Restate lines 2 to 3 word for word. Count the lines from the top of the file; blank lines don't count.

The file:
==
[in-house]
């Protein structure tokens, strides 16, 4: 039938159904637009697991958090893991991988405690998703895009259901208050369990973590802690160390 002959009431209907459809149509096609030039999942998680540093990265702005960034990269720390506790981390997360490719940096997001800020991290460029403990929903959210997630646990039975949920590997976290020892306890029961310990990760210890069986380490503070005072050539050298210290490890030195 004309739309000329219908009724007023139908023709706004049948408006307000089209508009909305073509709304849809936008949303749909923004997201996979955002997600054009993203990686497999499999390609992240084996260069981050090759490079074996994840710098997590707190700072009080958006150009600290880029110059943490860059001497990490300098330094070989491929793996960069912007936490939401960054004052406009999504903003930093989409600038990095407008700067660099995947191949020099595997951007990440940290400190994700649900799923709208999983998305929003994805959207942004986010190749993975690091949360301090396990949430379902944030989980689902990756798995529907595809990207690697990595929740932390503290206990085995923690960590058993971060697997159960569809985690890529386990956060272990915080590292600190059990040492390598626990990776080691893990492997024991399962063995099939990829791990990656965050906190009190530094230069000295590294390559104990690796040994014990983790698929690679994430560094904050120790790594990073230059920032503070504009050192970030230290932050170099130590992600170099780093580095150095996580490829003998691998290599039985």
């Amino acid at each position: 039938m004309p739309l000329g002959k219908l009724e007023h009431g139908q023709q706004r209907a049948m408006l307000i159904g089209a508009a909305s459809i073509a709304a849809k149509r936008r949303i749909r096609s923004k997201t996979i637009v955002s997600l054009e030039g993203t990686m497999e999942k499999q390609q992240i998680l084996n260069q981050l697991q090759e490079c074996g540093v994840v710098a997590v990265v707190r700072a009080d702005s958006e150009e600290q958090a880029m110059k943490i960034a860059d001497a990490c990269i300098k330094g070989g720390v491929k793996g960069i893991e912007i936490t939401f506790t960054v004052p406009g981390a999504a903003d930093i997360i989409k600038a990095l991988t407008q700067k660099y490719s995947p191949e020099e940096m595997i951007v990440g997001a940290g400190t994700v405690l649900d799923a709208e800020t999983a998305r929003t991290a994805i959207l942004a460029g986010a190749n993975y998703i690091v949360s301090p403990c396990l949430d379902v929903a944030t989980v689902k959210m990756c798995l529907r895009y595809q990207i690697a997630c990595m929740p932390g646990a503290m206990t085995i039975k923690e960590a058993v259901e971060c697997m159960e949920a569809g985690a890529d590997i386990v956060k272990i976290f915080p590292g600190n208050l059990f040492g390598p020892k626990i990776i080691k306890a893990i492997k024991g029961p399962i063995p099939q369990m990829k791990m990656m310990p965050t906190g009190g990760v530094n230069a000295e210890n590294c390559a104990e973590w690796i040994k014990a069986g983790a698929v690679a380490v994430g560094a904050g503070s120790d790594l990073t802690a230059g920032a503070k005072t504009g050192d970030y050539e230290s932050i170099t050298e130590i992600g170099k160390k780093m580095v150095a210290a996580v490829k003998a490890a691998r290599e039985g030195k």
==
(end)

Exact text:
């Protein structure tokens, strides 16, 4: 039938159904637009697991958090893991991988405690998703895009259901208050369990973590802690160390 002959009431209907459809149509096609030039999942998680540093990265702005960034990269720390506790981390997360490719940096997001800020991290460029403990929903959210997630646990039975949920590997976290020892306890029961310990990760210890069986380490503070005072050539050298210290490890030195 004309739309000329219908009724007023139908023709706004049948408006307000089209508009909305073509709304849809936008949303749909923004997201996979955002997600054009993203990686497999499999390609992240084996260069981050090759490079074996994840710098997590707190700072009080958006150009600290880029110059943490860059001497990490300098330094070989491929793996960069912007936490939401960054004052406009999504903003930093989409600038990095407008700067660099995947191949020099595997951007990440940290400190994700649900799923709208999983998305929003994805959207942004986010190749993975690091949360301090396990949430379902944030989980689902990756798995529907595809990207690697990595929740932390503290206990085995923690960590058993971060697997159960569809985690890529386990956060272990915080590292600190059990040492390598626990990776080691893990492997024991399962063995099939990829791990990656965050906190009190530094230069000295590294390559104990690796040994014990983790698929690679994430560094904050120790790594990073230059920032503070504009050192970030230290932050170099130590992600170099780093580095150095996580490829003998691998290599039985």
């Amino acid at each position: 039938m004309p739309l000329g002959k219908l009724e007023h009431g139908q023709q706004r209907a049948m408006l307000i159904g089209a508009a909305s459809i073509a709304a849809k149509r936008r949303i749909r096609s923004k997201t996979i637009v955002s997600l054009e030039g993203t990686m497999e999942k499999q390609q992240i998680l084996n260069q981050l697991q090759e490079c074996g540093v994840v710098a997590v990265v707190r700072a009080d702005s958006e150009e600290q958090a880029m110059k943490i960034a860059d001497a990490c990269i300098k330094g070989g720390v491929k793996g960069i893991e912007i936490t939401f506790t960054v004052p406009g981390a999504a903003d930093i997360i989409k600038a990095l991988t407008q700067k660099y490719s995947p191949e020099e940096m595997i951007v990440g997001a940290g400190t994700v405690l649900d799923a709208e800020t999983a998305r929003t991290a994805i959207l942004a460029g986010a190749n993975y998703i690091v949360s301090p403990c396990l949430d379902v929903a944030t989980v689902k959210m990756c798995l529907r895009y595809q990207i690697a997630c990595m929740p932390g646990a503290m206990t085995i039975k923690e960590a058993v259901e971060c697997m159960e949920a569809g985690a890529d590997i386990v956060k272990i976290f915080p590292g600190n208050l059990f040492g390598p020892k626990i990776i080691k306890a893990i492997k024991g029961p399962i063995p099939q369990m990829k791990m990656m310990p965050t906190g009190g990760v530094n230069a000295e210890n590294c390559a104990e973590w690796i040994k014990a069986g983790a698929v690679a380490v994430g560094a904050g503070s120790d790594l990073t802690a230059g920032a503070k005072t504009g050192d970030y050539e230290s932050i170099t050298e130590i992600g170099k160390k780093m580095v150095a210290a996580v490829k003998a490890a691998r290599e039985g030195k």